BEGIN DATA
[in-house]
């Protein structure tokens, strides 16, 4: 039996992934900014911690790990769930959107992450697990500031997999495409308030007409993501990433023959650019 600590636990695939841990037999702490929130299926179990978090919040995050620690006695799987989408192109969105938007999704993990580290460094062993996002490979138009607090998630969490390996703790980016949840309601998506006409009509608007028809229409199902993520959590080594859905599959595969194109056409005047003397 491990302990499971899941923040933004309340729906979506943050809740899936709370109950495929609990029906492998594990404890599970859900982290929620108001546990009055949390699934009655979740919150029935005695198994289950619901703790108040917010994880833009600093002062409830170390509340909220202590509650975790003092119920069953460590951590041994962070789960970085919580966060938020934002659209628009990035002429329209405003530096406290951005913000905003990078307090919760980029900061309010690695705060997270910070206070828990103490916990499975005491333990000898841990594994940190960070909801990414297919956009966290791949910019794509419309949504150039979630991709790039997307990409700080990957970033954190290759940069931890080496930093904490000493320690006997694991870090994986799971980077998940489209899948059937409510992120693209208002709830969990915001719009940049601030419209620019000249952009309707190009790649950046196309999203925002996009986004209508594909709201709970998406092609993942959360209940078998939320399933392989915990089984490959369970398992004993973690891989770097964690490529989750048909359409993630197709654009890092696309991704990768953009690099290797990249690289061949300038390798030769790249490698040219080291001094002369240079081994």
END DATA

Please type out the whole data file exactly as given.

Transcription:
[in-house]
């Protein structure tokens, strides 16, 4: 039996992934900014911690790990769930959107992450697990500031997999495409308030007409993501990433023959650019 600590636990695939841990037999702490929130299926179990978090919040995050620690006695799987989408192109969105938007999704993990580290460094062993996002490979138009607090998630969490390996703790980016949840309601998506006409009509608007028809229409199902993520959590080594859905599959595969194109056409005047003397 491990302990499971899941923040933004309340729906979506943050809740899936709370109950495929609990029906492998594990404890599970859900982290929620108001546990009055949390699934009655979740919150029935005695198994289950619901703790108040917010994880833009600093002062409830170390509340909220202590509650975790003092119920069953460590951590041994962070789960970085919580966060938020934002659209628009990035002429329209405003530096406290951005913000905003990078307090919760980029900061309010690695705060997270910070206070828990103490916990499975005491333990000898841990594994940190960070909801990414297919956009966290791949910019794509419309949504150039979630991709790039997307990409700080990957970033954190290759940069931890080496930093904490000493320690006997694991870090994986799971980077998940489209899948059937409510992120693209208002709830969990915001719009940049601030419209620019000249952009309707190009790649950046196309999203925002996009986004209508594909709201709970998406092609993942959360209940078998939320399933392989915990089984490959369970398992004993973690891989770097964690490529989750048909359409993630197709654009890092696309991704990768953009690099290797990249690289061949300038390798030769790249490698040219080291001094002369240079081994």